But, I really do understand those who support the death penalty. I hear about awful, heinous crimes, and I want someone to die for them. I read about molesters, and mass murderers, and serial rapists, and I have a lot of trouble summoning moral outrage at the idea of their being put to death. So, even though, if were up to me, we wouldn’t impose the death penalty on these awful, evil people, I can admit that I’m not 100% sure that’s the only right approach.

But, in the face of actual reality, my opposition to the death penalty becomes much more strident, and absolute. Today, the New York Times ran an Op Ed by Bob Hebert, talking about what may be the clearest case yet of an innocent being put to death. I’ll warn you, it’s a chilling read. In 2004, a Texas man was executed for the killing, by arson, of his three children. And, it seems that not only is there not a single shred of evidence that he did it, or that it was arson at all, but there never was. The entire case was built on sand.

This man watched as his home burned with his three children inside of it. He was injured trying to get them out, and then had to be restrained, at one point using handcuffs, to keep him from going back in to try to get them again. He lived through the worst horror I can possibly imagine, and then was accused of perpetrating that horror. And then, he was killed for it. All along, knowing that he was innocent.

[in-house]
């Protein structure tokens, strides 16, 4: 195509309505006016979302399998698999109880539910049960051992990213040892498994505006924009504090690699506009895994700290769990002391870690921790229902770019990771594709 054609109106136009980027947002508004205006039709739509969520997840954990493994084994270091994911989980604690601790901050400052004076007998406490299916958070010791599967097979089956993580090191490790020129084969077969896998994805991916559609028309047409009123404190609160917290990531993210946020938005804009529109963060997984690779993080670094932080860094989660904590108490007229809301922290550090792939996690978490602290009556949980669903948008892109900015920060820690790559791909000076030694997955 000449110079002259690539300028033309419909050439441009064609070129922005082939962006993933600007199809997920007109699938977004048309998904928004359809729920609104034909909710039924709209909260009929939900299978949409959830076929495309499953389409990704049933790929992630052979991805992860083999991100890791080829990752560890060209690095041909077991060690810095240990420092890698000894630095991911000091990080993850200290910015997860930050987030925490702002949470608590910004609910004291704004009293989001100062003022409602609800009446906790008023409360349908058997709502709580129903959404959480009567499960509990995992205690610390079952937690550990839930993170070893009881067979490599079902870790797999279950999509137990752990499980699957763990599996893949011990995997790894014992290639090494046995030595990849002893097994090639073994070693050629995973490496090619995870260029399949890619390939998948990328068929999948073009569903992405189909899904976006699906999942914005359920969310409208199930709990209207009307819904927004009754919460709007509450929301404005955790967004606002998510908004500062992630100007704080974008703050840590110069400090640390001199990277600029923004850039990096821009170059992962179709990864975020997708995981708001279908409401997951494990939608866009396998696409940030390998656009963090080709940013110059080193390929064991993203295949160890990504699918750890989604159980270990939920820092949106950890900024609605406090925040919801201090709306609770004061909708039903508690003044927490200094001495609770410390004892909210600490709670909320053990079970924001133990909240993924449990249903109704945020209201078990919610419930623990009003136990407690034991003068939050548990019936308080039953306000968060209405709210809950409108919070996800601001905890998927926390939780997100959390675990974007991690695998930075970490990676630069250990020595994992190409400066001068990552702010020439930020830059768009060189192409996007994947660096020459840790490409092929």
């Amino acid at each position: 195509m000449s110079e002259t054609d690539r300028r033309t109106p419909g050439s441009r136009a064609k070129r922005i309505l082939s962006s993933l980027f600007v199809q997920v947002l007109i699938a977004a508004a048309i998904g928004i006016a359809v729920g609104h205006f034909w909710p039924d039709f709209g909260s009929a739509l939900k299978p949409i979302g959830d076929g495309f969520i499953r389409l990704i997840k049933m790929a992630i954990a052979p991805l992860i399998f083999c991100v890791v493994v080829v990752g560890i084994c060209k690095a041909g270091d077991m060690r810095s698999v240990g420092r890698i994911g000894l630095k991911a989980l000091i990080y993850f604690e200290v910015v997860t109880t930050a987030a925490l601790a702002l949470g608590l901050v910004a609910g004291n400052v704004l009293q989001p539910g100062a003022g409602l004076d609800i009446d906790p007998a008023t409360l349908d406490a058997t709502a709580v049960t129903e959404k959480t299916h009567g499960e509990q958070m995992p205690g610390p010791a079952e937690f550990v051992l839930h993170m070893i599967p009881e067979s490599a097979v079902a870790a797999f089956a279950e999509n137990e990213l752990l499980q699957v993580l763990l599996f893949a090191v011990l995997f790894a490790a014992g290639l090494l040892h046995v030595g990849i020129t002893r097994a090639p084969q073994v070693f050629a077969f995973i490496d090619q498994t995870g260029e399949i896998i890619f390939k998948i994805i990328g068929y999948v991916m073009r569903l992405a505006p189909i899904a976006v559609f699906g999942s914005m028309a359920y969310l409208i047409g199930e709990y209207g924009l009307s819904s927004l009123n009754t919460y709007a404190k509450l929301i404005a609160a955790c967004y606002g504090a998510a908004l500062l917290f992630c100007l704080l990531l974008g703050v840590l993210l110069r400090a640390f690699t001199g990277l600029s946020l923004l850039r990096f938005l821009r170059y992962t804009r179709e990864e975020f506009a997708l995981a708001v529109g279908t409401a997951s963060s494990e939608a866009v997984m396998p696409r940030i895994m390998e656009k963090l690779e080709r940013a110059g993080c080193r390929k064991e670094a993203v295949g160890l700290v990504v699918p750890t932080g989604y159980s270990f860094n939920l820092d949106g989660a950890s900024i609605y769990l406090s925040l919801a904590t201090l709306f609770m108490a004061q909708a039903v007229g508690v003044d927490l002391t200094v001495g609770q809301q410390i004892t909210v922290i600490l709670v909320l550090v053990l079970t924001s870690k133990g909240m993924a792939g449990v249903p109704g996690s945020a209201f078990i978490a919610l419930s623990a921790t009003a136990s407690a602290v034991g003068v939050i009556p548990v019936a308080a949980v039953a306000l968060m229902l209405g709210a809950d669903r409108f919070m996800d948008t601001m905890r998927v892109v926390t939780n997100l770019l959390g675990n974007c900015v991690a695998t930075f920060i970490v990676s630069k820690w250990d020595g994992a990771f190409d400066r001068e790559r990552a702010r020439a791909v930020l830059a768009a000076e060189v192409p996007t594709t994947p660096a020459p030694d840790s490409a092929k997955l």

This was not a 30-year old case, in which we have new evidence that, maybe, something was handled badly. This execution happened in this decade, with all the necessary technology and wisdom available to save his life, and yet the system failed him. Those who support the death penalty must, I believe, face a clear fact: keeping the death penalty legal all but guarantees that, at least some of the time, innocents will be executed. To believe that we can have capital punishment, and not have it sometimes misapplied, seems almost farcical to me. Humans make mistakes. Systems created by humans have flaws. Nothing is perfect. Innocents have been put to death. Innocents will be put to death. That’s the reality of the death penalty.

If there is anyone reading this who does support the death penalty, I would love to hear your counter-argument. In all sincerity, not to attack you – can you please explain how, in the light of this revelation, you can continue to support capital punishment? Are you willing to let some number of innocents die, in the name of greater justice? Or, do you believe that it’s possible to create a perfect system, even if we haven’t done so already? I don’t see any other choices.

Reasonable people can debate the philosophy behind this, and I’m willing to be swayed. Maybe, in a perfect world, the death penalty has a time and a place. But, in our world, the world we actually live in, it’s time to admit that the power over life and death is too great to be wielded imperfectly. Which means it’s too great to be wielded at all.